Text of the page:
Books: Marks of woe in the East End
Liquid City by Marc Atkins and Iain Sinclair Reaktion pounds 14.95
Sunday 30 May 1999
This type of enterprise (the book) tends to begin on an epistemic, practical basis (what do we know of ourselves in relation to our environment?) which then segues effortlessly, if the correct technique/approach has been implemented, into the metaphysical domain. This requires that the walker understands that there is, ultimately, no such thing as the relative world. All is absolute. Therefore any road taken, however arbitrary, will suffice as long as the motivation is sincere. This process was probably best portrayed by the Russian film director Tarkovsky in Stalker.
The title of the book refers to the Thames. In this context we should consider the river as a metaphor, the particular running into the general. The rhythm of the river is also apparent via the ebb and flow in Sinclair's text between real and unreal, past and present. His idiosyncratic approach ignores the subjects other "walk writers" tend to get side-tracked by, while he takes an obsessive joy in the things they totally overlook. He revels in misinformation, both the basking in, and the broadcasting of. Many of his walks are along canal towpaths. These are a godsend to London long-distance pedestrians, because they provide a steady supply of ghosts as well as allowing you to set your own rhythm free of cars and crowds. Another benefit they afford is the ability to sneak up on London from behind, to see the backs of houses, skylines from forbidden angles.
Compared to Lights Out For The Territory, Atkins's photo count has been dramatically increased. In Liquid City he has been allowed to demonstrate his considerable range, from strange, scratchy expressionistic nudes through to awesome, light-diffused London landscapes. As the page is turned the focus shifts from soft to hard; suddenly we are faced by an overwhelming ocean of differing London rooftops, all set in stark relief, the clarity of the (particular) print somehow repulsive. However it's when in impressionistic mode that he's at his best. There's even a foggy homage to Monet taken from Waterloo bridge. Atkins's use of eye, paper and chemicals is an alchemical homage to the mystery of light and dark. Atkins considers London to be the darkest of all cities, hence when he introduces a hint of light its as if the soul has been illuminated. I am reminded of the "dark luminosity" so typical of William Blake's paintings. Sinclair states in the book, typically and perversely, that he considers the photos "more fictional - richer and stranger - than the stories they never purported to illustrate". Indeed many observers consider Atkins's work as essentially dreamlike in effect and approach, whereas the man himself phlegmatically considers he is simply capturing what is really there.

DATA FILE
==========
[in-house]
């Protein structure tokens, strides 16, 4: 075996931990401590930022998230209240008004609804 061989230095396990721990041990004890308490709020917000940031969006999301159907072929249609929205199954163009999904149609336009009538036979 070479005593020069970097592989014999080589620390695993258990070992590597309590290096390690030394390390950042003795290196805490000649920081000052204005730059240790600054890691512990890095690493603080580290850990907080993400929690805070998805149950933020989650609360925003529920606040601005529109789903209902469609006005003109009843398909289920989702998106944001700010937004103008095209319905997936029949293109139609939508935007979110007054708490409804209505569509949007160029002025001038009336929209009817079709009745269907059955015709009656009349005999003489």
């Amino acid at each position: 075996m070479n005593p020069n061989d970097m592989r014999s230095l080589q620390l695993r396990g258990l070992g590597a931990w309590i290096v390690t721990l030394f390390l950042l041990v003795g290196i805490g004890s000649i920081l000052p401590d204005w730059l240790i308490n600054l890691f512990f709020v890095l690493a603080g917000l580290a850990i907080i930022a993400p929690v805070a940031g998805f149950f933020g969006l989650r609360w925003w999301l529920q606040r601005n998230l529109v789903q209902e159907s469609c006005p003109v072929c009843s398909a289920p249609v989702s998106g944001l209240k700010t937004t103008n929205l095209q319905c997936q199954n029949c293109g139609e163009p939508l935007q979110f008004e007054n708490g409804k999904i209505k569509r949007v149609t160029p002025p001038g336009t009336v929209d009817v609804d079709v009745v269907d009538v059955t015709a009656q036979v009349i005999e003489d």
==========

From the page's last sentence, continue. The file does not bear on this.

Sinclair feels that his words and Atkins's photos do compliment one another. However, he doesn't believe they need each other in order to work. Sinclair seems to view his world and that of Atkins as (for the most part) running in parallel "I look back on it, despite all the evidence to the contrary, as a collaboration that never happened. A series of accidents that occasionally fused discrete worlds." I must say one gets the impression that they see life in very different terms, which is probably the very reason that their friendship and collaboration works so well. In short, it's a funny old book, neither fish nor fowl, but it does taste good.
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